A more unusual and, to my ears, successful musical marriage is the Celtic-Grateful Dead acoustic fusion by the Bay Area’s Wake the Dead, led by Danny Carnahan. The group has put out three excellent albums—Buckdancer’s Choice, Wake the Dead and Blue Light Cheap Hotel — that ingeniously blend traditional Irish tunes with Grateful Dead songs. So, for instance, “Scarlet Begonias” is bookended by a pair of spry reels, “Bird Song” blends with a number called “Coleman’s Cross,” and “Friend of the Devil” is preceded by fragments of “Banks of Lough Gowna” and “The Reunion.” Here and there the group also folds in bits of blues, old-time country and other styles in their acoustic mélange. I’m not sure why it works, but it does. Highly recommended! You can find out more about them here.

Another interesting anthology is the 2000 CD Stolen Roses, which was compiled by David Gans (who has recorded his own share of Dead covers through the years). My favorite track on that one is a wonderful version of “Dark Star” by the David Grisman Quintet (which you can also find on the recent 3-CD benefit set Jerry Jams & Jerry Cares, featuring a slew of mostly little known jam bands and other groups doing Dead/Garcia songs). Other cool performances on Stolen Roses include Widespread Panic’s version of “Cream Puff War,” Elvis Costello’s “Ship of Fools/Must’ve Been the Roses” medley, The Persuasions’ brilliant “Black Muddy River” and Patti Smith’s haunting take on “Black Peter,” recorded the night Jerry died.

Here are some other random Dead covers I’ve dug on some level:

Jimmy Buffett’s pleasant (if vanilla) take on “Uncle John’s Band” (on 1994’s Fruit Cake album); four very different versions of “Friend of the Devil”—by Ramblin’ Jack Elliott (Friends of Mine, 1998), Jorma Kaukonen (Too Many Years, 1998), Counting Crows (Films About Ghosts: The Best of…, 2003), Tom Petty & the Heartbreakers (The Live Anthology, 2008); Sublime’s slightly twisted “Scarlet Begonias” (40 oz. to Freedom, 1992); Dave Alvin’s “Loser” (West of the West, 2006); Willie Nelson’s “Stella Blue” (Songbird, 2006) Levon Helm’s “Tennessee Jed” (Electric Dirt, 2009); Mark Karan’s “Easy Wind” (Walk Through the Fire, 2009); Jesse McReynolds & Friends’ “Black Muddy River” and “Standing on the Moon” (Songs of the Grateful Dead, 2010); Los Lobos’ “West L.A. Fadeaway” (Tin Can Trust, 2010); and Bruce Hornsby’s “Standing on the Moon” (Bride of the Noisemakers, 2011).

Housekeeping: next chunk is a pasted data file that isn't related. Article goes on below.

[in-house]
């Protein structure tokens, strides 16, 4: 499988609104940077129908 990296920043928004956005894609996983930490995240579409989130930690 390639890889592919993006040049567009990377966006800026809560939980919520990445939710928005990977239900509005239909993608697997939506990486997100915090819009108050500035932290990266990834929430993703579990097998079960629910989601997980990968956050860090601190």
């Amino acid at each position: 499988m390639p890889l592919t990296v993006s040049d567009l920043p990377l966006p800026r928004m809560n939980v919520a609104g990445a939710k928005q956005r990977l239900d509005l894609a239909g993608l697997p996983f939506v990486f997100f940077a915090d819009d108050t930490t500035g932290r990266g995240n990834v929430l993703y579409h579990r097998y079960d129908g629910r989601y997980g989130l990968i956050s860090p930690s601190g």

That barely scratches the surface, of course. What are some of your favorites? For the purposes of this discussion, lets not include Grateful Dead cover bands (DSO and their ilk) or Grateful Dead band members’ solo groups.

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lamagonzo (not verified)
I liked the Reggae versions on one album...

...by various artists. I don't think any particular type of music is immune to well-played renditions of Dead songs, it's just up to the creativity of the various musicians.

At this point credit must be given especially to Hunter and Garcia. The tunes are universal, but they're not.. It is a contradiction

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Covering the Dead

A South Florida favorite is the Blue Grass spin off of the Dead cover band called Crazyfingers. Their Blue Grass band is "The Grass is Dead" and they have three CDs, self titled "The Grass is Dead", "Built to Grass", and "Twenty Degrees of Solitude" all three excellent. The band takes the Dead's songs to a new and different level with banjo and mandolin. A way better bluegrass version of Dead songs than the lackluster Pickin of the Dead.

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Hands Down...